The Myth Of Detoxing To Lose Weight

The Myth Of Detoxing To Lose Weight

Every January our thoughts turn to how we might improve ourselves. Many of us recognise the need to lose some weight to counteract the overindulgence that usually takes place over the Christmas period. We usually look for the quickest and easiest way of achieving this.

A detox is just what we need, right?

Detoxing - A Myth?The rationale behind the idea of detoxing is that over time, toxins can build up in our bodies and this accumulation needs to be dealt with to ensure we stay healthy.

Some sources would have you believe that detox diets will result in rapid weight loss, improved digestion, a stronger immune system and better energy levels. You can easily recognise a detox diet, they are usually one day to one month in duration. They can involve:

  • Fasting for periods of time
  • Consuming only a limited range of foods
  • Juice or water only diets
  • Avoiding dairy, wheat, caffeine, alcohol etc.
  • Pills, lotions, powders

It’s completely unnecessary. The body is a tightly regulated homeostatic system that has inbuilt mechanisms to detoxify and remove waste. Our bodies constantly filter, break down and excrete waste products and toxins such as alcohol, medication, metabolites of digestion and exercise, and environmental toxins from sources such as pollution.

Water

Being well hydrated is something we should all aim for, but be aware that drinking too much water can be as dangerous as not drinking enough. If the body is taking in large amounts of water more quickly than it can remove, it can result in a dangerous condition called hyponatraemia. The excess water upsets the normal balance of sodium and other electrolytes, the water can then pass from the blood into the cells and organs such as the brain causing swelling.

Although intermittent fasting can be beneficial, severe fasting will cause rapid weight loss. It is important to recognise that this is largely through glycogen (the body’s carbohydrate stores) and water depletion rather than loss of body fat. This will result in tiredness, irritability and less energy. The lack of fuel will have a negative effect on physical activity performance. Exercise and physical activity are important for weight management and general health. It’s also likely that you will regain most of the weight you have lost once you finish the detox, going back to old eating habits will replenish glycogen and water stores.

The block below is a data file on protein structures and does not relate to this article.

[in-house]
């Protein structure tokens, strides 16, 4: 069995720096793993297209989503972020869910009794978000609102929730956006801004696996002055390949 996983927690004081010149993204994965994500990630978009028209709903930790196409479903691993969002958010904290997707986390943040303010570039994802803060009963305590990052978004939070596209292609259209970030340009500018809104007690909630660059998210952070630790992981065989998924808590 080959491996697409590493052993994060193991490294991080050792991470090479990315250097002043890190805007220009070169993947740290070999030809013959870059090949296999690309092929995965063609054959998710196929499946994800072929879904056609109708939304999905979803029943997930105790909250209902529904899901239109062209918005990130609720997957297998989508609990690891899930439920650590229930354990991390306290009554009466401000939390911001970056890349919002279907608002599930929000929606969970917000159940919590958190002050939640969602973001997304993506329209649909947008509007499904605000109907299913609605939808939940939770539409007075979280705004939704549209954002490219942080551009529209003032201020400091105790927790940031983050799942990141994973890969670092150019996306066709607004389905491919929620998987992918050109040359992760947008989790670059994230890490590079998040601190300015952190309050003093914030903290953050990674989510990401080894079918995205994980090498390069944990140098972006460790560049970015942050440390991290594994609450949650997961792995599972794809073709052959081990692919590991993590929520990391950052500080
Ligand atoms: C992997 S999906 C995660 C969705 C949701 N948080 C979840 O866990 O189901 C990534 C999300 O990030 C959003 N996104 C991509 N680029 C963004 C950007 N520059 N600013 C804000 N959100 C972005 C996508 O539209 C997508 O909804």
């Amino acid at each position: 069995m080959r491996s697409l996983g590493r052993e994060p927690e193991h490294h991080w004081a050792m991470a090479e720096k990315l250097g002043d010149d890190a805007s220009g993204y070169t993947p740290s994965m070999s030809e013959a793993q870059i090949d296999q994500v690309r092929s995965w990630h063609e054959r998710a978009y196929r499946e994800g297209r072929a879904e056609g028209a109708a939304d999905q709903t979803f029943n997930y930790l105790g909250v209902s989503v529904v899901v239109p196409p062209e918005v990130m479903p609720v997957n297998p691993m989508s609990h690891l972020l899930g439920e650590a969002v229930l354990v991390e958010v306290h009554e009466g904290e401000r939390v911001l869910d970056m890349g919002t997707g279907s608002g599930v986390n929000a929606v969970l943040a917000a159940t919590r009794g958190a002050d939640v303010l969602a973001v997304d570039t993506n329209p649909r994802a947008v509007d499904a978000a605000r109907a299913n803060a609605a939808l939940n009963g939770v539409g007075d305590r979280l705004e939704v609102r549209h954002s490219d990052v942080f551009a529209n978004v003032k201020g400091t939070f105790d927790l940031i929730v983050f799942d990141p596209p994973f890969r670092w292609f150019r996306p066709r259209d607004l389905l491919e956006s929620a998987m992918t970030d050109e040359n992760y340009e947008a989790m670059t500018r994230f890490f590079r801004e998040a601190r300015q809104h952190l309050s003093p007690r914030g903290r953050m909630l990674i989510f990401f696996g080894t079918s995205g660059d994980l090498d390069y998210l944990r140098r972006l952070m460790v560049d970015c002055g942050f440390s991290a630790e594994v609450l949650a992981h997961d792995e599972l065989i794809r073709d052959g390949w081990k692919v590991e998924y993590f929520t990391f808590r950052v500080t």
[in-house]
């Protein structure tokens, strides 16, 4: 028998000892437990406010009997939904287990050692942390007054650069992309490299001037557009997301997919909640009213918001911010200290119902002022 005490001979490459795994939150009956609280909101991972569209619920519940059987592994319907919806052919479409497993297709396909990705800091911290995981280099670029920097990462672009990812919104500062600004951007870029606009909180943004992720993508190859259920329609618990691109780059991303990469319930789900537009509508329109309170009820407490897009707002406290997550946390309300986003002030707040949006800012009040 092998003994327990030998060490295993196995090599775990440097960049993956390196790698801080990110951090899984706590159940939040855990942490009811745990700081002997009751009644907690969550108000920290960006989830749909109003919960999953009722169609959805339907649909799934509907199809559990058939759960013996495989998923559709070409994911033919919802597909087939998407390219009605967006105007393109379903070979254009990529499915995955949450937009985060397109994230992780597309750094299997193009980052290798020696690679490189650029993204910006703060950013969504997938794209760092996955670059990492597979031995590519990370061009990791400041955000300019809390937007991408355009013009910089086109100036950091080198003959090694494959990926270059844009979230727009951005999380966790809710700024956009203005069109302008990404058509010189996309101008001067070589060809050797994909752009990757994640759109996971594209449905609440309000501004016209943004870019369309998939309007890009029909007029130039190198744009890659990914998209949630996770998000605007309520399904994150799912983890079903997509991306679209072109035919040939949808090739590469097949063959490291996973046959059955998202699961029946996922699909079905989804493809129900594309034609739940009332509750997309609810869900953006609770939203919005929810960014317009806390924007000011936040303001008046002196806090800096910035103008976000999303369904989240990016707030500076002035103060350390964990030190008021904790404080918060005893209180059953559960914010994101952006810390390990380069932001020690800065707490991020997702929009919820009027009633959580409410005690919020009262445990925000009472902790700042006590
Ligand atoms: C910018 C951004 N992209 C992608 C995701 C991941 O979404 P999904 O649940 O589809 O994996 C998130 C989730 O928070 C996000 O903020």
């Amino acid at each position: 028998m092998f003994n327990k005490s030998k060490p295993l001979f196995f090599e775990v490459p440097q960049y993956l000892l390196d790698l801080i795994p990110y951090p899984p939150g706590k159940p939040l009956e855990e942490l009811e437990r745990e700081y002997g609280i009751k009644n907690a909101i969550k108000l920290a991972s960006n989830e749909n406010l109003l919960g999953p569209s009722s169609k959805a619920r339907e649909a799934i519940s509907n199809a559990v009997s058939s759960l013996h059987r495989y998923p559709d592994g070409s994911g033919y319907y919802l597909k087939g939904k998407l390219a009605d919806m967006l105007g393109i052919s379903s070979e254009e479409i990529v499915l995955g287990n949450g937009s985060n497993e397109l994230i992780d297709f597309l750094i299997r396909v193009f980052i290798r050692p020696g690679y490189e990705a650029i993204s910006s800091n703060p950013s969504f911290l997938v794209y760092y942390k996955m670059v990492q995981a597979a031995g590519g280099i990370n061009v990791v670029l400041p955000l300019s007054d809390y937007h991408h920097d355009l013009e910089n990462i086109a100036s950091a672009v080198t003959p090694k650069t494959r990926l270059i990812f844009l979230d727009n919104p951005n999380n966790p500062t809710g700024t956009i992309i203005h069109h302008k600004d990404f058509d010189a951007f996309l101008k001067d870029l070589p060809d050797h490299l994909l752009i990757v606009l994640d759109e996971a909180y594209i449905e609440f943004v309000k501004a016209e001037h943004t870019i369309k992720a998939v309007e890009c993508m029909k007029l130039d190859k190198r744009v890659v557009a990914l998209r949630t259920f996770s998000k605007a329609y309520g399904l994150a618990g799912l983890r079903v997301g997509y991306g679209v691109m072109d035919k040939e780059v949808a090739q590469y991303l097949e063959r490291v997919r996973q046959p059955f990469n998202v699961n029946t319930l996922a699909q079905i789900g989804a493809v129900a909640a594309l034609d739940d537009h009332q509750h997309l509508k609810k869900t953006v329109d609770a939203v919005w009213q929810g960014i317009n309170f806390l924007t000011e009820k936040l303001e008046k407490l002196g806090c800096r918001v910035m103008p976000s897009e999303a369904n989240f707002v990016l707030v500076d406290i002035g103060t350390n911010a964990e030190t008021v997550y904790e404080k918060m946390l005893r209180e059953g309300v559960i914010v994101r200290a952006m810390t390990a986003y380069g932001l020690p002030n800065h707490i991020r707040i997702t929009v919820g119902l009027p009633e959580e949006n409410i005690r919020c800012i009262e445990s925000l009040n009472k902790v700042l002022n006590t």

So, if detoxing is nonsense, why do people praise it so much?

Not smoking, drinking less alcohol, increasing fruit and vegetable intake, and getting enough sleep will make you feel better! Detoxing will generally ensure you are in a caloric deficit, resulting in weight loss without the need to track anything. However as I talked about earlier, this is not necessarily fat loss and once the detox period ends, the weight will likely be regained.

Most people are attracted to detoxing and other fad diets because they are novel, they promise great results and more importantly, they promise fast results. Unfortunately more often than not, this is exaggeration and marketing at work rather than science. Some messages such as increasing fruit and vegetable intake are positive, however this should be part of a balanced diet, not limited to that specific food group alone. Also, any benefit is usually very short lived.

The Answer?

You will be better off in the long term if you have some patience with your weight loss goal. Aim for around 1 pound loss per week. Enjoy a healthy, varied diet with as little processed food where possible. Be mindful of portion size and increase physical activity where you can. Be consistent with your small changes and you’ll see big results over time.

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Liam Leech, BSc (Hons) Sport and Exercise Science, MSc. ANutr.

Liam Leech, BSc (Hons) Sport and Exercise Science, MSc. ANutr.

Liam Leech

 

 

 

 

 

 

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